Because Earth is continuously rotating, and the Moon is constantly moving in its orbit, the Moon’s shadow will travel across Earth’s surface, tracing a path. This is called the eclipse path. Within this area is a smaller path traced by the umbra, called the path of totality. The rapid movement of the Moon in its orbit causes the shadow of the Moon to sweep across the face of Earth in just four to five hours. At any location along the path of totality, the total phase of a solar eclipse may last only a few minutes, or even less.

This animation shows the shadow cast by the Moon onto Earth during a total solar eclipse on Aug. 21, 2017. The umbra appears as a dark inner cone, and the penumbra appears as a larger, gray cone, outlined in yellow. The portion of the umbra that reaches Earth's surface appears as a small, black circle, covering a small area as it crosses the U.S. from Oregon to South Carolina. The larger penumbra passes over all of North and Central America and the Amazon basin, as well as Greenland and the North Pole. Credits: NASA's Scientific Visualization Studio

Annular Solar Eclipse

Although the Moon and Sun appear nearly the same size in the sky, their apparent sizes do change over time. That’s because the Moon’s orbit around Earth is not a perfect circle, and neither is Earth’s orbit around the Sun. Both orbits are slightly elliptical or oval-shaped, meaning that the Moon changes distance from us as it orbits Earth, and Earth changes distance from the Sun throughout the year. (Ever heard of a “supermoon”? That’s when the Moon is closer to Earth than normal, making it appear larger than average.)

This short animation compares the Moon's size and distance at its closest point to Earth (perigee) and its farthest (apogee). Credit: NASA/JPL-Caltech

When the Moon is at its farthest point from Earth, called its apogee, it appears a little smaller than normal. If the Moon passes directly in front of the Sun at or near apogee, its umbral shadow does not reach Earth and the Moon does not appear to completely cover the Sun. Instead, a ring of sunlight (or an “annulus”) appears around the Moon, creating an annular solar eclipse.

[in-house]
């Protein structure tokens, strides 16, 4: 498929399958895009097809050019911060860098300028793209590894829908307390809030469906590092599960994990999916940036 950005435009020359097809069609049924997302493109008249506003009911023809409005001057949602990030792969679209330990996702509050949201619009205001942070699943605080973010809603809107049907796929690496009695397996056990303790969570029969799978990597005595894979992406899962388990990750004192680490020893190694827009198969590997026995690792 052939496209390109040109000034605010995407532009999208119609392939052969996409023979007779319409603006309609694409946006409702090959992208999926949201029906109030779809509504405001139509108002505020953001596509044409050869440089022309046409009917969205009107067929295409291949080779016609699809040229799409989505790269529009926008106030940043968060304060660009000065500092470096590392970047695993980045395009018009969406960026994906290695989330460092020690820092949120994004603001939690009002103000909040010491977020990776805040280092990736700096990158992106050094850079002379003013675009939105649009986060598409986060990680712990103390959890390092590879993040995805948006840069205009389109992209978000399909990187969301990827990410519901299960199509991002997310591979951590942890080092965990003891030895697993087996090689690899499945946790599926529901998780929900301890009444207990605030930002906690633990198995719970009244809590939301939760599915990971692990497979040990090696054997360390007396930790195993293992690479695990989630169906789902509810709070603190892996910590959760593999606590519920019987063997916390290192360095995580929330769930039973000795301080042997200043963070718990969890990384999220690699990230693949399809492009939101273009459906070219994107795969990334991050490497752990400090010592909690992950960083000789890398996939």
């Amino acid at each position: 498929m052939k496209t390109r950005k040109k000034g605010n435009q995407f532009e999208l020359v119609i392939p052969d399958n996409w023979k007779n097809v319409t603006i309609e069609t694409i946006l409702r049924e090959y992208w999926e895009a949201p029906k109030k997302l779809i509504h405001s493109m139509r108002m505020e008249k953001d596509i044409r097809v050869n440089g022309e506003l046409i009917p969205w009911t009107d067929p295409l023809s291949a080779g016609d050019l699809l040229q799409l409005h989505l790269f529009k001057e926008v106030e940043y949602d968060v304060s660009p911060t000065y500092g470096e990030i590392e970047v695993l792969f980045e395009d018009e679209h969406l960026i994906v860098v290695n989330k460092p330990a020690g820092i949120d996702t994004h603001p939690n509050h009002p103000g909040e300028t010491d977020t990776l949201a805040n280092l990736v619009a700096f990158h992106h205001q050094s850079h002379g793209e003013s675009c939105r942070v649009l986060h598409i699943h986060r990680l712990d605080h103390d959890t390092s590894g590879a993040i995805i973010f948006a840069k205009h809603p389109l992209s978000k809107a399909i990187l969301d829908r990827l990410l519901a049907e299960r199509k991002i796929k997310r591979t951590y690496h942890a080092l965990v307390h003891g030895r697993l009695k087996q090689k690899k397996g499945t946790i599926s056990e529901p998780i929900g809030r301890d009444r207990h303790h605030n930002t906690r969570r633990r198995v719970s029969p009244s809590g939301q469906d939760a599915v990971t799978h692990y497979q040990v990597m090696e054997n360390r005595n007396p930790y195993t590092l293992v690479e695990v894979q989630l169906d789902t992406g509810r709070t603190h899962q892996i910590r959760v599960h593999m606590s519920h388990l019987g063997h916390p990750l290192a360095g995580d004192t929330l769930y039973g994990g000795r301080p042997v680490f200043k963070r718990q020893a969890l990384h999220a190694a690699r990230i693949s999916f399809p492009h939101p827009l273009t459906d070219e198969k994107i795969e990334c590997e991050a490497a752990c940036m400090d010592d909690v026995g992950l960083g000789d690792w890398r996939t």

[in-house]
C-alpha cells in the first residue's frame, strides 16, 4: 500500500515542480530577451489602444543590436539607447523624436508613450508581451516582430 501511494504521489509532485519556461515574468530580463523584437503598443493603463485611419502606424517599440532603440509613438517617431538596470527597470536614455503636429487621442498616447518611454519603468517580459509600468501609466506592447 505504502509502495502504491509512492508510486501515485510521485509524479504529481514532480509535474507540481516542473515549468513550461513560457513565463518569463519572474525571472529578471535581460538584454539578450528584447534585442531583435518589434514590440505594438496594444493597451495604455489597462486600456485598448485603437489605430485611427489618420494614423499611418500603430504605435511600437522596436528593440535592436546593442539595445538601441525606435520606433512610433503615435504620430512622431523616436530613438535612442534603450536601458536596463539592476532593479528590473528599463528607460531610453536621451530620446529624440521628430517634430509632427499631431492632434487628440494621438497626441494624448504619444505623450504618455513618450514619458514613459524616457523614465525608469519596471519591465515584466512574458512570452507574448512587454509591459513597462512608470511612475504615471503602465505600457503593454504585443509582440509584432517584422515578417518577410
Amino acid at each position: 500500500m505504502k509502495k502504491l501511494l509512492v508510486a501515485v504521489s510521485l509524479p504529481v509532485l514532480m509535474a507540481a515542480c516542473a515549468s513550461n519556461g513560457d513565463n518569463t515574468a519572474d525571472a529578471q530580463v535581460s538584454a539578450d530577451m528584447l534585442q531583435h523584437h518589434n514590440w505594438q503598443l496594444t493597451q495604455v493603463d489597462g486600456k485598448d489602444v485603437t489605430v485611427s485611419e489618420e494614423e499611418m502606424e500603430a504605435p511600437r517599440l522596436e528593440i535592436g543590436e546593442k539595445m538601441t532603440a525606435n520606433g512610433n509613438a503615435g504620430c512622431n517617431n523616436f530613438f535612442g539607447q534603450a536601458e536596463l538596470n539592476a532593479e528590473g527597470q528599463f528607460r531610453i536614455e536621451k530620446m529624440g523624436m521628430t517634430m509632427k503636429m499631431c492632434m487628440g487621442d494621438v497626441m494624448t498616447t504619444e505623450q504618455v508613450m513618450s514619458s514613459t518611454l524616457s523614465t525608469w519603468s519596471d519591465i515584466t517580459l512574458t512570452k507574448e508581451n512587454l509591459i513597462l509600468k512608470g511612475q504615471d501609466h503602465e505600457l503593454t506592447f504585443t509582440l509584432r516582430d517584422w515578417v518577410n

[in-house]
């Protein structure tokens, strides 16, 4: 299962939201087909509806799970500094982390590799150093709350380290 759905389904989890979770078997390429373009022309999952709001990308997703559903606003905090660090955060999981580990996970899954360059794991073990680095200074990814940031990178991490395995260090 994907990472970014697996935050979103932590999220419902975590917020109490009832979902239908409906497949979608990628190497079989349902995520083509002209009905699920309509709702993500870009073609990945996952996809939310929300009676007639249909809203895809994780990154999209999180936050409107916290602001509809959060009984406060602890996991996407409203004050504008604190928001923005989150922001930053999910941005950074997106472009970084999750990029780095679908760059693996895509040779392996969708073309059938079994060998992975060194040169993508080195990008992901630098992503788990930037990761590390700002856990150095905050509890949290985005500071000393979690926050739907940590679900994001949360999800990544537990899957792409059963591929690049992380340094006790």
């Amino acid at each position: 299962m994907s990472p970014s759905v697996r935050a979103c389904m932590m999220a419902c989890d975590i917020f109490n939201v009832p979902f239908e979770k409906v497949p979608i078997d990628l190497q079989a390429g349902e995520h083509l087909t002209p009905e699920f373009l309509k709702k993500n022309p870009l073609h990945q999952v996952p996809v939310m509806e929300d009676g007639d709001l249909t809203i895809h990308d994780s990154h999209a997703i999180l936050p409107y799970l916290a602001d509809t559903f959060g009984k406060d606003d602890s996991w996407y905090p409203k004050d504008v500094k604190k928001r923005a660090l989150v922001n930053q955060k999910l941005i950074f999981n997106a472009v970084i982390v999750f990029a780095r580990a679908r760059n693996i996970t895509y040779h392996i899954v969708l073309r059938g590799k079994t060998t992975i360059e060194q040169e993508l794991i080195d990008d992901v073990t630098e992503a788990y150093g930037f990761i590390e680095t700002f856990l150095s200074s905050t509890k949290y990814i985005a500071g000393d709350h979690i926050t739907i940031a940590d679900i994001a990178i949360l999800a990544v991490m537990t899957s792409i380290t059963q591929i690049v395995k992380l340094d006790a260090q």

A ring of golden sunlight appears around the Moon, which looks like a black disk, set against a black background. The ring of sunlight is thinner in the upper left and thicker in the lower right.
During an annular solar eclipse, as shown here, the Sun is never completely blocked by the Moon.
NASA/Bill Dunford

During an annular eclipse, the part of the Moon’s shadow that extends from the end of the umbra is called the antumbra. Observers within the antumbra will see the annular eclipse, while those in the penumbra will see only a partial eclipse. The path traced across Earth by the antumbra is called the path of annularity.

This diagram illustrates how an annular eclipse shadow can have many different characteristics for observers on Earth. Credits: NASA's Scientific Visualization Studio

Hybrid Solar Eclipse

Sometimes during a solar eclipse, the Moon’s umbra will reach Earth’s surface in some places, creating a total eclipse, but Earth’s surface will curve away from the shadow so that the umbra no longer reaches the planet’s surface in other places, creating an annular eclipse. When a solar eclipse appears total in some places but annular in others, it’s called a hybrid eclipse.

Partial Solar Eclipse

When the Moon and Sun are not perfectly aligned and just a part of the Moon passes in front of the Sun, only the Moon’s penumbra will hit Earth. The umbra misses our planet completely. This produces a partial eclipse only.

The Sun appears as a large orange crescent, with the upper right portion of it covered by the Moon, which just appears as a black disk. A few sunspots can be seen near the middle and lower left edges of the Sun.
This partial solar eclipse was seen from Northern Cascades National Park in Washington on Aug. 21, 2017.
NASA/Bill Ingalls

Did You Know?

Earth’s orbit around the Sun also isn’t a perfect circle but an ellipse, or slightly oval-shaped, meaning that sometimes Earth is closer to the Sun (in January) and sometimes it is farther away (in July). So the Sun appears to change size slightly as Earth moves somewhat closer and farther away during the year. While the Sun does not appear to change in size as much as the Moon does, the Sun’s apparent size can also play a part in whether a solar eclipse is an annular or a total.